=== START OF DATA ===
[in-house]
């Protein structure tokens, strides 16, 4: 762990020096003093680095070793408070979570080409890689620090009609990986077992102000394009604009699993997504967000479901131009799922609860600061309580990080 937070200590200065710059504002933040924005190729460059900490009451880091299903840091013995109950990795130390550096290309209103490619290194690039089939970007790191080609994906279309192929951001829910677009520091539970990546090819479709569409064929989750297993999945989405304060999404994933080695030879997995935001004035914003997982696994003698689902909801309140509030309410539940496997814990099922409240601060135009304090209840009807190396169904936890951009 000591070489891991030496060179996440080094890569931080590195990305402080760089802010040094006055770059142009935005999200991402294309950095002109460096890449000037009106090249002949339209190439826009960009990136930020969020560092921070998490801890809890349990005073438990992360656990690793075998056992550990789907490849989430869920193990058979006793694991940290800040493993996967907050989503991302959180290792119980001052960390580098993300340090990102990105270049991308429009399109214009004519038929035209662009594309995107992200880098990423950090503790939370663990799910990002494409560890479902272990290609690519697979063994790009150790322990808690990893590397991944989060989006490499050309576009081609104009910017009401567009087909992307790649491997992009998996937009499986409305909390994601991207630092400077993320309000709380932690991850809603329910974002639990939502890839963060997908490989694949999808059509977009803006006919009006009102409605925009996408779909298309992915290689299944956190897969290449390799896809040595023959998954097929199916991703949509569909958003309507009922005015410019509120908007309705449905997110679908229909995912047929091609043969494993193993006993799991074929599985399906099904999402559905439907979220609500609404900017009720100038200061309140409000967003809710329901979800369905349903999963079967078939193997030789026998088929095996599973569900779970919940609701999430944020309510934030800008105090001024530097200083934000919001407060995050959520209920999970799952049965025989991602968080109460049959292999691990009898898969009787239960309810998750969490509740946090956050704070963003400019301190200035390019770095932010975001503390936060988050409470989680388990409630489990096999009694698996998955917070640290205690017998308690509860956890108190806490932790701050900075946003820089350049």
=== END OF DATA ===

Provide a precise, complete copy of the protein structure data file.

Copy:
[in-house]
């Protein structure tokens, strides 16, 4: 762990020096003093680095070793408070979570080409890689620090009609990986077992102000394009604009699993997504967000479901131009799922609860600061309580990080 937070200590200065710059504002933040924005190729460059900490009451880091299903840091013995109950990795130390550096290309209103490619290194690039089939970007790191080609994906279309192929951001829910677009520091539970990546090819479709569409064929989750297993999945989405304060999404994933080695030879997995935001004035914003997982696994003698689902909801309140509030309410539940496997814990099922409240601060135009304090209840009807190396169904936890951009 000591070489891991030496060179996440080094890569931080590195990305402080760089802010040094006055770059142009935005999200991402294309950095002109460096890449000037009106090249002949339209190439826009960009990136930020969020560092921070998490801890809890349990005073438990992360656990690793075998056992550990789907490849989430869920193990058979006793694991940290800040493993996967907050989503991302959180290792119980001052960390580098993300340090990102990105270049991308429009399109214009004519038929035209662009594309995107992200880098990423950090503790939370663990799910990002494409560890479902272990290609690519697979063994790009150790322990808690990893590397991944989060989006490499050309576009081609104009910017009401567009087909992307790649491997992009998996937009499986409305909390994601991207630092400077993320309000709380932690991850809603329910974002639990939502890839963060997908490989694949999808059509977009803006006919009006009102409605925009996408779909298309992915290689299944956190897969290449390799896809040595023959998954097929199916991703949509569909958003309507009922005015410019509120908007309705449905997110679908229909995912047929091609043969494993193993006993799991074929599985399906099904999402559905439907979220609500609404900017009720100038200061309140409000967003809710329901979800369905349903999963079967078939193997030789026998088929095996599973569900779970919940609701999430944020309510934030800008105090001024530097200083934000919001407060995050959520209920999970799952049965025989991602968080109460049959292999691990009898898969009787239960309810998750969490509740946090956050704070963003400019301190200035390019770095932010975001503390936060988050409470989680388990409630489990096999009694698996998955917070640290205690017998308690509860956890108190806490932790701050900075946003820089350049």